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ALASKAN CITY USES WATER PRESSURE MONITORING TO ENSURE COMMUNITY HAS ADEQUATE WATER SUPPLY
Ketchikan Alaska

Ketchikan, Alaska is approximately 235 miles south of Juneau and covers a total area of 4.1 miles.

Herring Cove is located eight miles south of the center of the Ketchikan Gateway Borough (KGB).  Ketchikan is a separately governed City and Borough, called the "First City" as it is the first seaport in Alaska voyaging from the south.

In 2011, Ketchikan's combined population was about 12,400, with approximately 5,000 residing outside the City.  The KGB operates a small potable water system for the South Tongass Service Area (STSA) serving approximately 350 residences, an elementary school, and a few businesses.  The water system averages a daily consumption of 120,000 gallons.  Due to most southeast Alaska communities hugging mountainous terrain, communities are built linearly making this small utility have close to 15 miles of service main.

Historically, it was assumed, that either the Civilian Conservation Corp (CCC) or the Works Progress Administration (WPA) constructed the area's original water system which eventually served a total of 35 homes and two businesses.  Water mains were built using 4 inch wood stave, cast iron, ductile iron, and PVC.  The supply was the pristine Whitman Creek with more than ample supply volume.  No treatment was provided, thus the customers were under a continuous boil water notice from the Alaska Department of Conservation, Division of Environmental Health.  This system has since been replaced with 6 and 8 inch High Density Polyethylene (HDPE).

Approximately ten years ago, the KGB realized that the source of water for the STSA was inadequate and layed out a plan to use Whitman Creek and Herring Cove as new supply sources.  The plan, soon after, became reality.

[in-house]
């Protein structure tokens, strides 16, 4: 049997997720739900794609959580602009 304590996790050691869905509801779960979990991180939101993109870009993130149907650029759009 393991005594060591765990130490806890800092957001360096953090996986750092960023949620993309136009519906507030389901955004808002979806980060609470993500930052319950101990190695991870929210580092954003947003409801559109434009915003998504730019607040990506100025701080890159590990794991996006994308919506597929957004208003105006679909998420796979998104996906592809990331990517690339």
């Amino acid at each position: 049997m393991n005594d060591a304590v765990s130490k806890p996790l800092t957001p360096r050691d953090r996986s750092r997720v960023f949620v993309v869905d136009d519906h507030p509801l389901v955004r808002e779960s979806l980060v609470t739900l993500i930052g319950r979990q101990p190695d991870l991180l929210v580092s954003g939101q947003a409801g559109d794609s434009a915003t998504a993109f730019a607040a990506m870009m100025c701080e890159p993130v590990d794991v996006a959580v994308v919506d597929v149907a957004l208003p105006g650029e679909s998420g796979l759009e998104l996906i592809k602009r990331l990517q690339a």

The first phase of the plan required the construction of a dual main leading from the Whitman Creek intake dam to the existing STSA water treatment plant (WTP) located four miles from Whitman Creek.  This enabled potable water to be returned to Herring Cove and other customers along the route.

Herring Cove

Herring Cove.

PL200-G Garden Hose Pressure Monitor

PL200-G Pressure Logger installation.

Prior experience had proven that constructing a new municipal potable water system to serve properties which were relying on individual supplies, such as roof catchment or adjacent streams, were likely to have piping with deficient pressure capacities.  The deficiency along with the fact that there were no building or plumbing codes enforced in the KGB compounded the situation.  These factors, made the possibility of plumbing deficiencies, a potential reality.

The original Herring Cove operating pressure was set by the intake elevation at Whitman Creek, which provided between 40 and 60 psi across the customer base.  The KGB decided to maintain the new supply as close as possible to this pressure base.  Maintaining this pressure base would help prevent possible property damage by boosting the pressure to allowable Code limits.  To provide necessary documented proof of the pressure consistency (or lack thereof) a constant reading data logger was installed.  Global Water's PL200-G (Garden Hose Thread) was chosen to gather this data.  The pressure logger was attached to a fitting at the water service configuration.

The PL-200-G was compact and extremely easy to use, simply connected to a computer with a USB cable to gather data.

The KGB PL-200-G was set to collect data points every ten-seconds.  That data was downloaded once per week.  Data was examined daily and differential readings were reported to the KGB Department of Public Works.

The original intent was to prove that the STSA pressure was well below the Code maximum.  The data gathered by the PL200-G proved the opposite had occurred.  Pressures rose to above 90 psi. A new theory has since been developed based on this data: debris in the new mains is clogging the pressure-reducing valve (PRV) at the Herring Cove connection on numerous occasions.  Thus, pressure has actually risen above Code maximums.

Global Water's PL200-G pressure logger is expected to be operating for at least another year, essentially until the cause of the differential pressures has been positively identified.

For more information about the PL200-G pressure logger click HERE.
To download a pdf version of this application story please click HERE.
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